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Illinois


For information on getting involved in HIV criminalization reform advocacy in Illinois, please email info@seroproject.com.


Data from the GNP+ Global Criminalisation Scan

Number of prosecutions100
Applicable laws

720 Ill. Comp. Stat. § 5/12-16.2

A person who knows that he or she is infected with HIV commits criminal transmission of HIV if he or she (1) engages in contact with another person involving the exposure of the body of one person to a bodily fluid of another in a manner that could result in HIV transmission; (2) transfers, donates or provides his or her blood, tissue, semen, organs or other potentially infectious body fluids for administration (e.g., transfusion) to another person, or (3) in any way transfers to another any nonsterile IV or intramuscular drug paraphernalia. The actual transmission of HIV is not a required element of this crime. It is an affirmative defense that the person exposed knew the infected person was infected with HIV, knew the action could result in infection, and consented with that knowledge.

Violation of this statute is a Class 2 felony. The sentence for attempt to commit a Class 2 felony is the sentence for a Class 3 felony.

Penalties

For a Class 2 felony, not less than 3 years in prison and not more than 7 years.

For a Class 3 felony, not less than 2 years in prison and not more than 5 years.

A felony offender may be sentenced to pay a fine not to exceed, for each offense, $25,000 or the amount specified in the offense, whichever is greater.

Discussion

Illinois’ definition of “bodily fluids” for the purpose of its HIV exposure law does not limit its definition only to fluids known to transmit HIV. Even though the CDC has long maintained that saliva, tears, and sweat do not expose others to a risk of HIV transmission, these bodily fluids are not excluded from consideration under Illinois’ criminal transmission law. This means that spitting, biting, scratching, and other activities pose, at best, only theoretical risks of HIV transmission may be subject to prosecution. There have been numerous prosecutions in Illinois for criminal transmission of HIV stemming from an HIV-positive person biting someone, despite the fact that the CDC has concluded that there exists only a “remote” possibility that HIV could be transmitted through a bite and such transmission would have to involve various aggravating factors including “severe trauma, extensive tissue damage, and the presence of blood.”

In Illinois, as in many states, it is not a defense if HIV transmission was impossible under the circumstances. Even a verbal offer to engage in “intimate contact” may result in prosecution despite the fact that the completed act would not have had any risk of HIV exposure (i.e.: a hand job, fingering, or performing oral sex).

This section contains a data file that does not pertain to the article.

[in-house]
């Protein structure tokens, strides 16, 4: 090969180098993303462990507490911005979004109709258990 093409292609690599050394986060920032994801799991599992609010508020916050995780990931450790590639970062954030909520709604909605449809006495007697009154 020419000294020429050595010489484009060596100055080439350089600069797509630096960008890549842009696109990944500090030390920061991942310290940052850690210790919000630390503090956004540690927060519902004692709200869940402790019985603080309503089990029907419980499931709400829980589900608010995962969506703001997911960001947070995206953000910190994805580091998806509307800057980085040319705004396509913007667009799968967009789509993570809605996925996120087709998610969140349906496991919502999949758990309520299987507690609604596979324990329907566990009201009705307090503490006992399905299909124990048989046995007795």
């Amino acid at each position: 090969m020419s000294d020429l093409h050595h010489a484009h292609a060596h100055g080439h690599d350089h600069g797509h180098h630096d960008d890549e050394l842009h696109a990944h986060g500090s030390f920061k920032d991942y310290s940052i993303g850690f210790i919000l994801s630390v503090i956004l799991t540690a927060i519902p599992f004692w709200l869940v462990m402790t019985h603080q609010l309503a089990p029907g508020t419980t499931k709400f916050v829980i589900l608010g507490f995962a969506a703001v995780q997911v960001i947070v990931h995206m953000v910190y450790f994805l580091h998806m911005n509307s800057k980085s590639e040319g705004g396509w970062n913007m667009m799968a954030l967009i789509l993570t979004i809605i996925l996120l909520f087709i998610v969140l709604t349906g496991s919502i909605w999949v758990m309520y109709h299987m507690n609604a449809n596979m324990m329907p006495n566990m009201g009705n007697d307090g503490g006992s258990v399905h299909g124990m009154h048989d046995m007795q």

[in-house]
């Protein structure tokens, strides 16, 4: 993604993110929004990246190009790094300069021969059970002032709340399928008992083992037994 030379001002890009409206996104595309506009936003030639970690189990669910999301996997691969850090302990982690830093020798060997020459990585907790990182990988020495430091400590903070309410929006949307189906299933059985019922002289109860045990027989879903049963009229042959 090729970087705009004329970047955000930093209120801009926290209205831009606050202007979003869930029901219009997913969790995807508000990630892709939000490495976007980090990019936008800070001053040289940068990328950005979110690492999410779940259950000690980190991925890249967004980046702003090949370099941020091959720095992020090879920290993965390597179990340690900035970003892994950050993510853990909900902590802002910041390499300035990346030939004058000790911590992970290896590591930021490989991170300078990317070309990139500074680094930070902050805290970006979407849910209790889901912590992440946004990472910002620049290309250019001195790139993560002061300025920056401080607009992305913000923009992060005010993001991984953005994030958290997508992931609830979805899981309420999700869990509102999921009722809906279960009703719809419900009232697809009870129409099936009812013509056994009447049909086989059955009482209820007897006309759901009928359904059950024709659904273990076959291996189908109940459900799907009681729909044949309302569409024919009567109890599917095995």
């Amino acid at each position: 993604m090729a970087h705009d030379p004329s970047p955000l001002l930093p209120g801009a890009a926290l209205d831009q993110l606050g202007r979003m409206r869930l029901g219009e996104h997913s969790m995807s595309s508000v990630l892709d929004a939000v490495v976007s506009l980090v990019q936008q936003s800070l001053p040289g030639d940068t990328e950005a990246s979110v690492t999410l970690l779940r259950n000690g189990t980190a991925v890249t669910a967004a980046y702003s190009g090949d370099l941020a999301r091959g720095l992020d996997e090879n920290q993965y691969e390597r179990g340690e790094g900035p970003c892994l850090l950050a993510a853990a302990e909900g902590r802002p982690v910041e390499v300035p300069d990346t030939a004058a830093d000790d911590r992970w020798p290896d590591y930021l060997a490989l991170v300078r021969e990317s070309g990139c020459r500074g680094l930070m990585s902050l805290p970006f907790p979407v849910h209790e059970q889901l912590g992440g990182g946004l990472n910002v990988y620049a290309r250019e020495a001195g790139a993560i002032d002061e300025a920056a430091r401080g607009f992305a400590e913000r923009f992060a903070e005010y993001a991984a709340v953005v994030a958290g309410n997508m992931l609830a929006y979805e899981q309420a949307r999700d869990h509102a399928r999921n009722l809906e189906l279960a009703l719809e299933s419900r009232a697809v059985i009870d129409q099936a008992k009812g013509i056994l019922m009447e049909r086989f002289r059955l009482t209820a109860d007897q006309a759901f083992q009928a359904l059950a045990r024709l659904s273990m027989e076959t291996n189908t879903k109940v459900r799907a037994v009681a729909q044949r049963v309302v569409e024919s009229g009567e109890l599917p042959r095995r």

Despite its flawed language and broad scope, the Illinois HIV criminal transmission law has survived multiple legal challenges arguing that its language is unconstitutionally vague. (See Key Cases, above).

Excerpted from: Positive Justice Project. Ending & Defending Against HIV Criminalization, A  Manual For Advocates: Vol 1 States and Federal Laws and Prosecutions. Center for HIV Law and Policy, New York. Fall 2010 (with additional laws and cases through December 2011).

According to information collected by SERO, charges have been laid using Illinois's HIV-specific criminal statute 100 times since it was enacted in 1989. (Source: Illinois Criminal Justice Information Authority)

Between January 2008 and November 2011, seven cases were reported in the media. (See Positive Justice Project. Prosecutions and Arrests for HIV Exposure in the United States, 2008–2012. Center for HIV Law and Policy, 2012, and Criminal HIV Transmission)

Given that there are an estimated 32,498 people living with (diagnosed) HIV in Illinois (Source: http://www.statehealthfacts.org), prosecutions per capita of PLHIV are an estimated 3.08 per 1000.

Further reading

Positive Justice Project. Ending & Defending Against HIV Criminalization, A  Manual For Advocates: Vol 1 States and Federal Laws and Prosecutions. Center for HIV Law and Policy, New York. Fall 2010 (with additional laws and cases through December 2011).

Recent cases can be found at: Positive Justice Project. Prosecutions and Arrests for HIV Exposure in the United States, 2008–2012. Center for HIV Law and Policy, 2012.

Further cases and news can be found at: http://www.hivjustice.net/country/us/il-illinois/